Miscarriage rates (frozen-thawed embryo transfers)

19.52%

19.80%

0.647

Multifetal pregnancies

 Twin pregnancies

20.70%

17.5%

< 0.001

 Triplets and more

1.10%

0.5%

< 0.001

ART complications

Severe ovarian hyperstimulation syndrome

0.59%

0.26%

< 0.001

Hemorrhage

0.16%

0.11%

0.0023

Infection

0.05%

0.01%

< 0.001

Maternal mortality (per million)

NA

2.88

Abbreviations: ICSI, intracytoplasmic sperm injection; IVF, in vitro fertilization; NA, not applicable.


[Table 3] also shows clinical outcomes of the cycles. Cumulative live birth rates for autologous cycles are statistically significantly higher in the RLA, while for treatments with fresh donated oocytes, the European results are better. Delivery rates following IUI (partner and donor semen) were higher in the RLA report. Treatment complications (severe ovarian hyperstimulation syndrome, hemorrhage, and infection) were rare in both regions (< 1% of the cycles), but statistically significantly higher in Latin America.


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Unavailable Data for Comparison

Information on cycles cancelled before or after follicular aspiration, cycles performed exclusively for oocyte or embryo cryopreservation, cycles with thawed oocytes, use of donor sperm in IVF/ICSI, gestational carriers, elective single embryo transfers, perinatal and maternal mortality were missing in one or both reports, rendering impossible comparisons.


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Discussion

The present study compared the general characteristics, summarized data and variability among countries from two economically different regions, Latin America and Europe, based on scientific reports of ART regional registries. Data from both registries are updated annually. The delay between the performance of the treatment and the publication of the registries is explained by the time needed until all babies were born and due to data processing.

The higher clinical pregnancy and live birth rates of autologous fresh and thawed IVF cycles in the RLA are possibly the result of a higher number of embryos transferred and to the inexistence of a national single embryo policy in Brazil, the leading country of the region. Miscarriage rates are higher in the RLA than in the EIM, which can be result of a more advanced age of women in the former. In contrast, considering only cycles using donated oocytes (fresh and thawed), a higher clinical pregnancy rate is observed in the EIM.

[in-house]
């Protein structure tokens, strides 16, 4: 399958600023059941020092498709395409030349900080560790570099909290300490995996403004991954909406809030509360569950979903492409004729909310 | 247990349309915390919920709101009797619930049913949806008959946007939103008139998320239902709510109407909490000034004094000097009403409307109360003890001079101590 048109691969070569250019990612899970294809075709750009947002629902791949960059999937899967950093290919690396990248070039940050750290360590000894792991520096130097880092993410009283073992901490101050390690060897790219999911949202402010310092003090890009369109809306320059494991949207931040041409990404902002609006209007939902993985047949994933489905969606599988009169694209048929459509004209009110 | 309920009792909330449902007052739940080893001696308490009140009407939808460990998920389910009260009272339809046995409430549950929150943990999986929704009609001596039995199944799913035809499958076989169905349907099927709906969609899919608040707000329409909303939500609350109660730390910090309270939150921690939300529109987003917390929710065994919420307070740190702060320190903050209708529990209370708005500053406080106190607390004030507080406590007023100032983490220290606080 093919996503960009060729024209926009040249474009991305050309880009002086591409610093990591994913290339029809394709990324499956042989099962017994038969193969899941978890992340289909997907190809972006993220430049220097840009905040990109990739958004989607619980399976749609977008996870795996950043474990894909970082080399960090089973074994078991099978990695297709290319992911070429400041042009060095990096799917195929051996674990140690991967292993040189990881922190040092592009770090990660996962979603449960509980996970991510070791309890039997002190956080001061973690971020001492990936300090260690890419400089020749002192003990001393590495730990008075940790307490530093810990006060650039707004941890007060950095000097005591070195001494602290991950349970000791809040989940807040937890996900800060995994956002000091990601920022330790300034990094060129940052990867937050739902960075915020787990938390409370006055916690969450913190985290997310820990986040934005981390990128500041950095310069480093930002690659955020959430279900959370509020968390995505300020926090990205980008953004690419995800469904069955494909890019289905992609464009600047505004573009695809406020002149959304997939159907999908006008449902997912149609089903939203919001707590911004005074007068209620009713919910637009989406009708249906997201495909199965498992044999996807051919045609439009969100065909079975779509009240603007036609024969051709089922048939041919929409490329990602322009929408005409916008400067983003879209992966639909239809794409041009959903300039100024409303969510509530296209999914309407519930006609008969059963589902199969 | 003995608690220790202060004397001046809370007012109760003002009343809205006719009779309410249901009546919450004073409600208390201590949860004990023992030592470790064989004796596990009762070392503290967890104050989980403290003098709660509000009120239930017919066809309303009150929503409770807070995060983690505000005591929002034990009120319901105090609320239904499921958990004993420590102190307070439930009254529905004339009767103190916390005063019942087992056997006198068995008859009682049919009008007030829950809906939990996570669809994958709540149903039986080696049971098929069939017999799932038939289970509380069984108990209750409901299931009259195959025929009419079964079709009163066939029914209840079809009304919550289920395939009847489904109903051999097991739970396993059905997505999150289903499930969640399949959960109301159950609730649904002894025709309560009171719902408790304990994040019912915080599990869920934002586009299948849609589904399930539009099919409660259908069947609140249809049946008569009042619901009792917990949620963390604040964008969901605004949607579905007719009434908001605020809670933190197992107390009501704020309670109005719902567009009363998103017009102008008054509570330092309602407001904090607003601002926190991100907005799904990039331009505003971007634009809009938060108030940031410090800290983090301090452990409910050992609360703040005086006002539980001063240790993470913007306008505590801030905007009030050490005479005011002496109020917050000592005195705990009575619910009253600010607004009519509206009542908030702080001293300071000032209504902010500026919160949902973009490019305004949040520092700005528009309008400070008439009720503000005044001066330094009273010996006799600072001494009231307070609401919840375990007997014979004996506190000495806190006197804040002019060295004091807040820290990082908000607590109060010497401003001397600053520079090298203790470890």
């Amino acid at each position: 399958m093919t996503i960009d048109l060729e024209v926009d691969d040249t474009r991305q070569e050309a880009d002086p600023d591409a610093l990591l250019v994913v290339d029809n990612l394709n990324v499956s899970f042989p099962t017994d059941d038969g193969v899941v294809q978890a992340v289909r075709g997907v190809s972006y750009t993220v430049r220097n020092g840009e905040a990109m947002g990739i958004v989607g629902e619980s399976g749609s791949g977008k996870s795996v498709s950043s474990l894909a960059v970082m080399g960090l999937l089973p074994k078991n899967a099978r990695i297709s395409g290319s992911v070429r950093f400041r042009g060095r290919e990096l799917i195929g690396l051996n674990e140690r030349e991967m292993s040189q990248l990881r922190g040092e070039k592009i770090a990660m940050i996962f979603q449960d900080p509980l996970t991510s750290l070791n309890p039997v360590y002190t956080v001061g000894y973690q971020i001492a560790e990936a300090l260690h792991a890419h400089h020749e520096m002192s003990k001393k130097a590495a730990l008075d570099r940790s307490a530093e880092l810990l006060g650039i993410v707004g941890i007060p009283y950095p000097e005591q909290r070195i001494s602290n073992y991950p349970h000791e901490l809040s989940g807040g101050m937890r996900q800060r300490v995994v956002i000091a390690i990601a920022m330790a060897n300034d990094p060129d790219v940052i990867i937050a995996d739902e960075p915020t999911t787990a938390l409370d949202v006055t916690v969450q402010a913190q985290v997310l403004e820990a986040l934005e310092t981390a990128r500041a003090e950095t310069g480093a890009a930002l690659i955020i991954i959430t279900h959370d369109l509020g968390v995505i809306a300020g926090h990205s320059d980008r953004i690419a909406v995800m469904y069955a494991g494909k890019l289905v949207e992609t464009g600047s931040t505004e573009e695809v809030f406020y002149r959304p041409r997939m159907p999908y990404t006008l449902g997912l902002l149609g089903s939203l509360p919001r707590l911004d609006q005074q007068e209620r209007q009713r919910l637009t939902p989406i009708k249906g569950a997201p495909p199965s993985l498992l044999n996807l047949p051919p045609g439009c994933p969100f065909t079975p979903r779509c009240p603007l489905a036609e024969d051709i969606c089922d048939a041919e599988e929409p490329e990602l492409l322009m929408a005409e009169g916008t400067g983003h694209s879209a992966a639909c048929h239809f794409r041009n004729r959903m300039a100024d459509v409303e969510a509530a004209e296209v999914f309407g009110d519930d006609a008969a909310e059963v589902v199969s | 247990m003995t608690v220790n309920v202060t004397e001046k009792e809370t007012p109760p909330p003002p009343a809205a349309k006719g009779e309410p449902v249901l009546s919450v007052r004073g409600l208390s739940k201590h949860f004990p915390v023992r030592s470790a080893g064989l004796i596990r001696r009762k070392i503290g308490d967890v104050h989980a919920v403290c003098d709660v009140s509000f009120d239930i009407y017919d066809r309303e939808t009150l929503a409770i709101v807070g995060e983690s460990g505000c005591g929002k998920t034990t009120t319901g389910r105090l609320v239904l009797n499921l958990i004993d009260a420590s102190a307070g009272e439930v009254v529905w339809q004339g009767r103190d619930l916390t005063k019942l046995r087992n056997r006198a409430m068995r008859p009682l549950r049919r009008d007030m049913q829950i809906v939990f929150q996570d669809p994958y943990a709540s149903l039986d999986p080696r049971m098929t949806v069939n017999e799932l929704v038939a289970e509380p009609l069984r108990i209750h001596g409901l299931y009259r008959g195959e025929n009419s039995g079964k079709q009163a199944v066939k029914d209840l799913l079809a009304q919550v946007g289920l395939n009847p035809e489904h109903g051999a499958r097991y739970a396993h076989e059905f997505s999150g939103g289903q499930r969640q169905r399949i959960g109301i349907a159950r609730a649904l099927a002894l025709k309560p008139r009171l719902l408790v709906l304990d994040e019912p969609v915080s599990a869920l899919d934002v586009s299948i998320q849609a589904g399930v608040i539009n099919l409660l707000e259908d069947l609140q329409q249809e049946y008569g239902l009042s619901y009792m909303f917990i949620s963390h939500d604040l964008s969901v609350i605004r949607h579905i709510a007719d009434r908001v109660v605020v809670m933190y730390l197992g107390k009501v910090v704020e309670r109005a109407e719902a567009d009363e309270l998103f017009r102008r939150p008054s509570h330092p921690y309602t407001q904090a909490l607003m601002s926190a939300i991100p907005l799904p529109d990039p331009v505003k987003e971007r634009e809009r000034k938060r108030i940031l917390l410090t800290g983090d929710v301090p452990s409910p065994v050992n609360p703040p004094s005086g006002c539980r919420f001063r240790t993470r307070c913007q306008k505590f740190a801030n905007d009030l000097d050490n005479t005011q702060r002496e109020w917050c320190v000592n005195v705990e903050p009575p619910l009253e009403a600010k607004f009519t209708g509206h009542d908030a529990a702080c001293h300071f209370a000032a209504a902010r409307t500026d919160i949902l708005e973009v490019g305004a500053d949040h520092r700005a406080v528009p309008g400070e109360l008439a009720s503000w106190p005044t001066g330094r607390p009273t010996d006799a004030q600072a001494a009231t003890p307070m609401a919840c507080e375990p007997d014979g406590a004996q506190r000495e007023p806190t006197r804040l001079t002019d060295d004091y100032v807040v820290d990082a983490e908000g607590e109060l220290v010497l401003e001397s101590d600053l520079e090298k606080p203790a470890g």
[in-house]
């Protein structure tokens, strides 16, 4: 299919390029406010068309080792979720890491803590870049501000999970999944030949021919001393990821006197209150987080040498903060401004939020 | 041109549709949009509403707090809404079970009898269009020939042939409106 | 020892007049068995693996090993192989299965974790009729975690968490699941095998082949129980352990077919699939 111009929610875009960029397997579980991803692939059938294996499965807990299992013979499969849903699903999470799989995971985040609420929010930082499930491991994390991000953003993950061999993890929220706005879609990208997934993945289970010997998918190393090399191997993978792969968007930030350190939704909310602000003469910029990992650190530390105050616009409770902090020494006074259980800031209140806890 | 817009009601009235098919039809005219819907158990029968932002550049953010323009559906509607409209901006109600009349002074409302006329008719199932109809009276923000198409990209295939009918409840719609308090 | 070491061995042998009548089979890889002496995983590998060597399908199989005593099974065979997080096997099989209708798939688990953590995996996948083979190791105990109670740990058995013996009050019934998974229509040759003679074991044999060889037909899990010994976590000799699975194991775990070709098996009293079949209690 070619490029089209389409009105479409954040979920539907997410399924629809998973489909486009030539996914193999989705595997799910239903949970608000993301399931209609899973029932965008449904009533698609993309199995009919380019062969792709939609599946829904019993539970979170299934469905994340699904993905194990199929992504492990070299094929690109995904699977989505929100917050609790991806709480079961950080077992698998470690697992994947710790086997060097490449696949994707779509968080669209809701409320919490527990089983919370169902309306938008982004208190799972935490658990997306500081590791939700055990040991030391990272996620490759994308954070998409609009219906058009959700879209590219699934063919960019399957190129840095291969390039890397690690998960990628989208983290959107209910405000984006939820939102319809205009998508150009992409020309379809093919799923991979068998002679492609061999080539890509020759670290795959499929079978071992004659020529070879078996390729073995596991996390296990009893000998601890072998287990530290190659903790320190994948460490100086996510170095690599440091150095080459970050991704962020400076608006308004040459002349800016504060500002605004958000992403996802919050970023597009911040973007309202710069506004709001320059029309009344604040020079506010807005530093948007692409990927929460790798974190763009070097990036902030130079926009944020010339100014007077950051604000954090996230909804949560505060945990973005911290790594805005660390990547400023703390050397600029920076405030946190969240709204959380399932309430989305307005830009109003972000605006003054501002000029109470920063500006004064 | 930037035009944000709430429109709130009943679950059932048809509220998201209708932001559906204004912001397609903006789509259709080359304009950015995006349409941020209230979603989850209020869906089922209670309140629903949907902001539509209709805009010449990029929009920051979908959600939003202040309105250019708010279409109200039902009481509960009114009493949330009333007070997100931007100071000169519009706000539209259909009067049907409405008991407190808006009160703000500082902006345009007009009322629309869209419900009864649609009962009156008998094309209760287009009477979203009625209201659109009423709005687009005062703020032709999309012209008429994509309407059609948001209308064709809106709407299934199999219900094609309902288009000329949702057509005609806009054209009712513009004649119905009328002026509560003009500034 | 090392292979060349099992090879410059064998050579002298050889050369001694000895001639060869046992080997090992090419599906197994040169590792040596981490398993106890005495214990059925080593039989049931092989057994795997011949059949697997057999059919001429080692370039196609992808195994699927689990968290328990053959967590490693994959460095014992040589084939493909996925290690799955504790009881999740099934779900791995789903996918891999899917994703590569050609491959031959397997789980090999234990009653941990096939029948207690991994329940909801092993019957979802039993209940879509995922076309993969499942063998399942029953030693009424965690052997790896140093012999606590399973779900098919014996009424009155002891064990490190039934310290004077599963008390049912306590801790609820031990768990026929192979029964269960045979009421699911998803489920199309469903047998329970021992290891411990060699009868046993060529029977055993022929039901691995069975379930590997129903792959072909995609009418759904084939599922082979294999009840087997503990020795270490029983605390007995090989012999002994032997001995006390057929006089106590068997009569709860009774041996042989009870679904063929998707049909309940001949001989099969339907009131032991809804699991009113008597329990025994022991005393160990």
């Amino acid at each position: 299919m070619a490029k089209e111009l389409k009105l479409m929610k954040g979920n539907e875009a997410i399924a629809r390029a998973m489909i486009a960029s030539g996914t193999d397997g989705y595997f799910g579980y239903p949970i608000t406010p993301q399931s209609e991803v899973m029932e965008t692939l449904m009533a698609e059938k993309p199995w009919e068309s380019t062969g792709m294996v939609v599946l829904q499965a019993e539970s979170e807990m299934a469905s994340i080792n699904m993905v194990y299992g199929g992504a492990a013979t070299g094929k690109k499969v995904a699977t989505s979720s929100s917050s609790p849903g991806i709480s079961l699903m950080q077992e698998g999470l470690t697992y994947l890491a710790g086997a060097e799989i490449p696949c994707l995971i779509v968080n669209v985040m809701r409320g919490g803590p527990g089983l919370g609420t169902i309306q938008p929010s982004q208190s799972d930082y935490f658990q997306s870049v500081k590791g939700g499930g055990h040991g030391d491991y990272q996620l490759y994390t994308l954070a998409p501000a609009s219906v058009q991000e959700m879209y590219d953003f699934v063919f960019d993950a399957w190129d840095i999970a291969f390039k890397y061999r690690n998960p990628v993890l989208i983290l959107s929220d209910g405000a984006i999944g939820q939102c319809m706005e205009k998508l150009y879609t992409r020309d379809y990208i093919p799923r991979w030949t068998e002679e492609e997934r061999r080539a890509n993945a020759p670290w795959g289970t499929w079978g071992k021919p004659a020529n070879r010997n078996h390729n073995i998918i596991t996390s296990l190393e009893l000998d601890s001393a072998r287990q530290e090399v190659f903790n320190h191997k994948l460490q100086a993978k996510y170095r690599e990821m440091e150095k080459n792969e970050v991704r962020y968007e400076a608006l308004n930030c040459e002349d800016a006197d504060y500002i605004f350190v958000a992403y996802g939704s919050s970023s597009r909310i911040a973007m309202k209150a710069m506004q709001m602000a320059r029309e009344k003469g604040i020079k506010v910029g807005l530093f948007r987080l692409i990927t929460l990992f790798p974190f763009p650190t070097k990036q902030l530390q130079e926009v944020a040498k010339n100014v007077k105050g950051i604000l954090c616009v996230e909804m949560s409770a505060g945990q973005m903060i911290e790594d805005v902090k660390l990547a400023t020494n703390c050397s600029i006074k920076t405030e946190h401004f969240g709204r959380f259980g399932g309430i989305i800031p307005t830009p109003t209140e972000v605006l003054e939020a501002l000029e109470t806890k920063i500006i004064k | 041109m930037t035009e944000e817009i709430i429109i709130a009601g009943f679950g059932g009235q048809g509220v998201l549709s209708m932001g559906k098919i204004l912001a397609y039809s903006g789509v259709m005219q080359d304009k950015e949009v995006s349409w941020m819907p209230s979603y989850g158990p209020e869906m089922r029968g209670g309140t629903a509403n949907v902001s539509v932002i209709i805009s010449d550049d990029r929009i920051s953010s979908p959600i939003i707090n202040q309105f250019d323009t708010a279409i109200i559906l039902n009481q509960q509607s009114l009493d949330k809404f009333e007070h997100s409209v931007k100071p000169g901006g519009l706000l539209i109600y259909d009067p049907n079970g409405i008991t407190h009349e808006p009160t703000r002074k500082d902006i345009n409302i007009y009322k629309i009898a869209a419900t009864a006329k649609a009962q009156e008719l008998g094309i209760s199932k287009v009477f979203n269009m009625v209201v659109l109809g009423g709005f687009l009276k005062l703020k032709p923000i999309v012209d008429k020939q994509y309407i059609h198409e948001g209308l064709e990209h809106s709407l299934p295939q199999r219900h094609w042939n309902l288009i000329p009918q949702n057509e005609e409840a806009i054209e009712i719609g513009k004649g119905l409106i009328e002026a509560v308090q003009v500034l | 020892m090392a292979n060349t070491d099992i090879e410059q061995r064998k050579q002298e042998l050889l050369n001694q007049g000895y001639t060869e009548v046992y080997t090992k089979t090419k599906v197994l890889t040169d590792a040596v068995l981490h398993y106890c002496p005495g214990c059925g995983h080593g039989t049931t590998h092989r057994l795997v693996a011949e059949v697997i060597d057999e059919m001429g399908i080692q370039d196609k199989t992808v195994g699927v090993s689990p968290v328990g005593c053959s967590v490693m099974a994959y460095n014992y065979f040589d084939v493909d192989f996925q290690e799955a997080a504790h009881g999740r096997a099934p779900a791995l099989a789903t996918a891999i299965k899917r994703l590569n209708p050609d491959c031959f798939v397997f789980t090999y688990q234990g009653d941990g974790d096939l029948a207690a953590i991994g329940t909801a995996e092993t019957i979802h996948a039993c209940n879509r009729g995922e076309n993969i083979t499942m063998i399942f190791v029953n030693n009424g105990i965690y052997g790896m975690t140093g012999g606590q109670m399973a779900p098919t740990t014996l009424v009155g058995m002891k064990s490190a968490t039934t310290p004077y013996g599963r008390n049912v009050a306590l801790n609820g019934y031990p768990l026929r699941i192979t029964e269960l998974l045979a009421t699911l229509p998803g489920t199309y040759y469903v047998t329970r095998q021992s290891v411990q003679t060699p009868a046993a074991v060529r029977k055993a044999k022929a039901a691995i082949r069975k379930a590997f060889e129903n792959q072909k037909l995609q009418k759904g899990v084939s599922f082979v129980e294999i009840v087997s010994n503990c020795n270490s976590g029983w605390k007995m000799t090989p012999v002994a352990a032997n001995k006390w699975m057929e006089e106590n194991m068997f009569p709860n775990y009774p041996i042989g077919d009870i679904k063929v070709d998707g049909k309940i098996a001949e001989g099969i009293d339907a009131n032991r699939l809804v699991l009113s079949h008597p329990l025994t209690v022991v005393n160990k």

Interestingly, the data evidenced a higher prevalence of ICSI use over conventional IVF in both regions. The reasons behind this are not fully understood, as ICSI was initially developed as a treatment for male factor infertility (a condition that affects only ∼ 50% of couples seeking treatment), with no evidence of benefit couples without male factor infertility.[11] [12] The more indiscriminate use of ICSI in nonmale factors may explain the lower clinical pregnancy rates in fresh autologous cycles with this technique in Latin America when compared with Europe.[13]

The relationship between the number of IVF and IUI cycles in Europe is 2.16, and in Latin America it is 5. Considering only cases with donor semen use, this ratio rises to 37 in Latin America and to 10 in Europe. These numbers may reflect a greater liberality of IVF indication in Latin America in detriment of IUI, a characteristic inherent in private services that tend to offer the treatment with greater chance of pregnancy per cycle. Thus, IUI cycles is offered to cases with a better reproductive prognosis, which raises the results of Latin America.

Similarities between regions are the heterogeneity among reporting countries, nonuniformity in data submission and, importantly, lack of compulsory reporting by the majority of the countries. The quality of data is dependent on the local regulatory environment, but largely whether data supply at a national level is mandatory or voluntary. Enforced cycle-by-cycle report would promote more robust data gathering, as bias can occur when reporting is not mandatory (the largest clinics and the ones with better results are more prone to report continuously). Furthermore, retrospective data entry allows for the exclusion of cycles cancelled during ovarian stimulation before follicular aspiration, preventing an intention-to-treat analysis.[14] [15] The International Committee Monitoring Assisted Reproductive Technologies provides a Tool Box for ART Data Collection that can be used as a guide for national registries (available at http://www.icmartivf.org/toolbox/toolbox-main.html).